The dwarves are specifically seven diverse characters that routinely are reduced to simple character traits, which they are even named after, as if children can’t deal with complex personalities, as if reality shows them anything else. One is called Dopey, he never talks and seems to be mentally challenged, but everyone treats him like an idiot. When they enter the house and are afraid there is a ghost inside, they push him up the stairs to investigate, showing no signs of a communal or tribal feeling you would assume for a group like them. But since they are representatives of this culture, they only think of themselves. Likewise, their first instinct is to kill the ghost.

Another character is called Grumpy, but he should be called Womenhatey, since his first thoughts about Snow White are: “She’s a female. And all females is poison. They’re full of wicked wiles. […] I’m agin’ ‘em.” He is a misogynist, through and through. I’ve read people argue that the movie makes fun of him and misogynists because he is so over the top, but I find that very problematic. Yes, the others don’t approve of his ideas and eventually he likes her too, but his ideas are so at the forefront, it’s hard to ignore them. The others later punish him for his “grumpiness” (an euphemism if I ever saw one) by washing him and dressing him like “a girl.” (My notes at this point read “this is all weird.”) The biggest problem with his misogyny and the supposed disdain of the others is that the movie proves Grumpy right! The two women we meet in Snow White are either evil or stupid and helpless. Either way, they are a problem for everyone involved. The movie does criticize Grumpy for saying out loud what it quietly communicates itself.

Snow White asks the dwarfs for protection by staying at their house and she offers them to clean and cook for them. They agree and no other possibility is ever considered or even seems conceivable. She then becomes a kind of mother figure for the dwarfs, telling them to wash their hands and cooking for them, while they act like children. On the other hand, they all seem to have a crush on her (throughout the movie they ache to get a kiss from her, it's cutified horniness to the max) and are there to protect her. That is a strange mix of a mother-child- and a romantic-sexual relationship that sets certain rules how women and men are only able to deal with each other.

The queen meanwhile turns herself into an old, witch-like woman, again proving Grumpy’s assertion of women you can’t trust because of their evil agendas right once again. And in Snow White’s reaction the other side of the stereotype is maintained too. The old woman is so obviously evil that it hurts and all the animals try to warn Snow White. But she is so dim-witted that she gets angry at the animals and trusts the sinister old lady because (wait for that punchline!) she offers her the secret of the right pie for men! The evil woman tricks the stupid woman with her willingness to please men. Spot on, Grumpy! Oh, and of course this only happens because the men have left her alone and she can’t think for herself.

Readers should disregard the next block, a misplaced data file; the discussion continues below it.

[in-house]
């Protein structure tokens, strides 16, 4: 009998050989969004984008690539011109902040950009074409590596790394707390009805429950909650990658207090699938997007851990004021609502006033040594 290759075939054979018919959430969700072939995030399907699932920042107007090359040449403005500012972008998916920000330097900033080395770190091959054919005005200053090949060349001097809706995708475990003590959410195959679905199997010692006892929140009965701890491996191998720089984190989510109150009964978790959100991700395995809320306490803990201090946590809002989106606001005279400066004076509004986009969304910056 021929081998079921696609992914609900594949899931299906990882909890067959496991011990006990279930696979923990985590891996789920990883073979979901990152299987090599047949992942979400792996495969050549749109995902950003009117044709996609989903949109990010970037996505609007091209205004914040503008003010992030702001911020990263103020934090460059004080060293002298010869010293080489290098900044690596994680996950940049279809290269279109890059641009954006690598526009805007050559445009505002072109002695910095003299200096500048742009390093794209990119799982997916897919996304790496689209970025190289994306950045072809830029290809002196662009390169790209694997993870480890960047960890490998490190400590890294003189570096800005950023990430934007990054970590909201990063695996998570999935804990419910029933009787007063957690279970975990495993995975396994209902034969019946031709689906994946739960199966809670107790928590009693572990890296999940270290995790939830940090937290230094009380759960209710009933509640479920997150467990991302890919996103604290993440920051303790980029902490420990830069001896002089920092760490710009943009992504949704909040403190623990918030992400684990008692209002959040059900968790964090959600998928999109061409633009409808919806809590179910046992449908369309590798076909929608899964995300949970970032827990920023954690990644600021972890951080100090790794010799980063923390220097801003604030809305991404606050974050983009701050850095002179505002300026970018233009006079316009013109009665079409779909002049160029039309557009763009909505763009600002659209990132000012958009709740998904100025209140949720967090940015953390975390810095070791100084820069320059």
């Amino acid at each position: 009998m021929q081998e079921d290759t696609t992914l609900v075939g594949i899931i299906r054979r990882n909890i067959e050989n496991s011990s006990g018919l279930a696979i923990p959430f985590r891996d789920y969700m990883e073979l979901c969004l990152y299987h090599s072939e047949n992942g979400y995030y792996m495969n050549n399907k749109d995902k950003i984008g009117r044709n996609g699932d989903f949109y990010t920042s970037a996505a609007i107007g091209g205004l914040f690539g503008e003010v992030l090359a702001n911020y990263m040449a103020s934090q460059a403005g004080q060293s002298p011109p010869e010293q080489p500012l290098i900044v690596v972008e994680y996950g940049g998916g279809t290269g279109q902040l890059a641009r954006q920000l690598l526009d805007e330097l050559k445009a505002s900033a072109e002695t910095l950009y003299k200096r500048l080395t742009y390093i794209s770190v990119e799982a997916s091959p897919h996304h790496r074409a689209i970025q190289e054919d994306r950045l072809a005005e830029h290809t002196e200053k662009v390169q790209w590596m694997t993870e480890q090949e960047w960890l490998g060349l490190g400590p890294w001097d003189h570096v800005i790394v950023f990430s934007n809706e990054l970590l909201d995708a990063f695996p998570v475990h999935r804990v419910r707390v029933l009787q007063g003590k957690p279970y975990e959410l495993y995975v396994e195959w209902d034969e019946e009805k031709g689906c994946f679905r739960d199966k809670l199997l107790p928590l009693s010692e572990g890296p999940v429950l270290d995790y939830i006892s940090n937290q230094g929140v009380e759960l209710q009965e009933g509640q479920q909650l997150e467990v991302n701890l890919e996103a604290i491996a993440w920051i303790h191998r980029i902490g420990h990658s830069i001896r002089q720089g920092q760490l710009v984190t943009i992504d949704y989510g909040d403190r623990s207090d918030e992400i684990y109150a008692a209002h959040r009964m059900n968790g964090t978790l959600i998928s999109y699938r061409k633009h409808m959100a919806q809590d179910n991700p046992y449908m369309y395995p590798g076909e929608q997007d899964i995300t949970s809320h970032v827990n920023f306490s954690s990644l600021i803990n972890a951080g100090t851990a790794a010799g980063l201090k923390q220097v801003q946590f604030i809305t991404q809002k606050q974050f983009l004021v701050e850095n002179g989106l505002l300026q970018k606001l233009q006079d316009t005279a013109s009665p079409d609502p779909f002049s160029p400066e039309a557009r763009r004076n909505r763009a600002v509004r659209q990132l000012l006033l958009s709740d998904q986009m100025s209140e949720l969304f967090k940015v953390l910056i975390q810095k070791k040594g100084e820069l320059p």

Snow White eats the poisoned apple because she is caught in the contradictions of the culture she grew up in. She thinks if she eats the apple, she will be with her dream man. On the one hand, this is exactly what she is supposed to want as her role as a woman dictates that she has to wait for the right one to take her. But on the other hand this desire is punished as she basically dies for it. In her mind, she has no right choice to make. Denying the apple would mean denying her predetermined role in this culture, which is impossible to imagine, so she rather dies than developing an independent thought. Neither the good guys (the dwarfs) nor the villain (the stepmother) encourage her to do anything else but to wait to be married. She does exactly what she is supposed to do and is punished for it. It is a typical absurd logic in fairy tales that puts obedience over reason at all time.

The evil queen then is punished with all the cruelty we have seen her force upon others, justifying it even more for the viewer. She is hit by lightning, falls off a cliff, is hit a big rock and then eaten by vultures. Again, death is the only option here, there is no room for redemption or reflection. These birds, by the way, fall into the good and bad animal paradigm by being portrayed as evil and ugly because they are scavengers, as if this behavior is worth less than that of other animals. We will see that vilification of certain animals again and again in Disney movies.

The movie ends inevitably with Snow White being rescued by the prince. She is saved with a kiss and stretches out her arms to him, giving in to him completely, fulfilling her passive destiny as an object to the very end. As it is common in fairy tales, there is no alternative here, no getting to know each other, she is married away without question. The movie ends with the ultimate happy ending, a vision-like image of a castle in the sky where she will spend the rest of her life.

So, what do kids learn from this movie? Women are either evil and dangerous or stupid and helpless, you cannot escape the working class and should be happy for it, cute animals are good, ugly animals are bad and a shiny surface is more important than the cruelty hidden underneath.

Next time: Pinocchio